That’s it from me. Good riddance 2018 and Hello 2019! Happy New Year everyone!

Happy Hunting,

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2017 Performance Scorecard


It’s Christmas eve, so tis’ the season to be reflective? 🙂 As this is my first annual review on this blog, this is going to be a long post, so grab an iced tea and sit tight.


2017 has been a significant year of change for me, having to adapt to a new work environment, new job and hit with restructuring within the company. It’s been a hell of a ride and I would say 2017 was the year I grew the most professionally since joining the workforce.

Looking to 2018, hopefully I get a positive resolution to the restructuring, or else I’ll be back in the job hunt.


On the investment front, only 1 word can describe my year’s performance.


This year was my best annual return yet, owing much to the improving US earnings, tax reform speculation and some stock speculation turning out swimmingly. Although I’ve sat out the cryptocurrency mania and probably missed out on easily doubling, tripling or even quintupling my money, I’m happy with my overall performance and will be looking to replicate it next year.


If you have been following my blog, you will know that I achieved a 6 digit portfolio in September – October after 4 years in the market. It took a lot of patience and constant disciplined saving of a sizeable portion of my income (accountancy grads get low starting pay after all) to get here. I’m grateful for the progress I’ve made and hopefully the next 100k comes sooner by the power of compounding.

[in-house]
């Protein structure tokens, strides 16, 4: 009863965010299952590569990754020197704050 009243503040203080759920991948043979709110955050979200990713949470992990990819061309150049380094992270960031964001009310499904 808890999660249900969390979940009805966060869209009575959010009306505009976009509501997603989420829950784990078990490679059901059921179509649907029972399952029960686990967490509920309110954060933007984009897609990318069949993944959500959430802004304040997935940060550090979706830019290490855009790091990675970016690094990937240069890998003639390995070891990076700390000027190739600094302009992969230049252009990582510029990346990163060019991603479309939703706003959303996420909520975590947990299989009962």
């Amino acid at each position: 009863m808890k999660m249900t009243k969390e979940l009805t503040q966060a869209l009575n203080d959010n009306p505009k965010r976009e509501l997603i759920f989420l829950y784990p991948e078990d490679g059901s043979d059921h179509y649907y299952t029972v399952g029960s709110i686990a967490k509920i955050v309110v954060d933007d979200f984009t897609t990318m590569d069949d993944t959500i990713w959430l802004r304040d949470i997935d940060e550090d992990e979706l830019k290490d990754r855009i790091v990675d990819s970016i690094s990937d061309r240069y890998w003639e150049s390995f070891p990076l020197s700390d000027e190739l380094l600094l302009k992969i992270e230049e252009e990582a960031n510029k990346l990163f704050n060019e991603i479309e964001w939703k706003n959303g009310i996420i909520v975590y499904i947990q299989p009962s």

2017 XIRR

XIRR stands for extended internal rate of return, a measure of return which takes into account the timing of capital injection and cashflows. The following chart depicts my XIRR over the years against performance of SPY, the S&P 500 ETF:

2017 XIRR

This year’s XIRR was exceptional at 33.83%, outperforming the SPY by roughly 17%, which is Pogchamp

As you can see, I had 2 pretty much dud years in 2015 and 2016. This was mainly due to me trying to trade around my core positions (FB and GOOGL mainly) too much, resulting in me missing out on a lot of the upside. Performance was further dragged down by Keppel Corporation’s decline in 2015 that spilt over to 2016 as well as Disney’s decline on cordcutting worries in 2016.

Those 2 years taught me that I suck at timing the market. As such, you will see later that I had very few transactions this year, resulting in a whole lot of unrealised gains.

Given this year’s stellar performance, my XIRR since 2014 was boosted to 15.22% overall, pretty decent if I might so.


A quick portfolio update before diving into the annual review:

SGD HKD 2017USD 2017

This month’s performance was driven largely by gains in Valeant Pharmaceuticals and the overall US portfolio on the backs of US tax reform bill being passed by the US Congress and Senate. This is offset slightly by the decline in Keppel Corporation from the 52 high.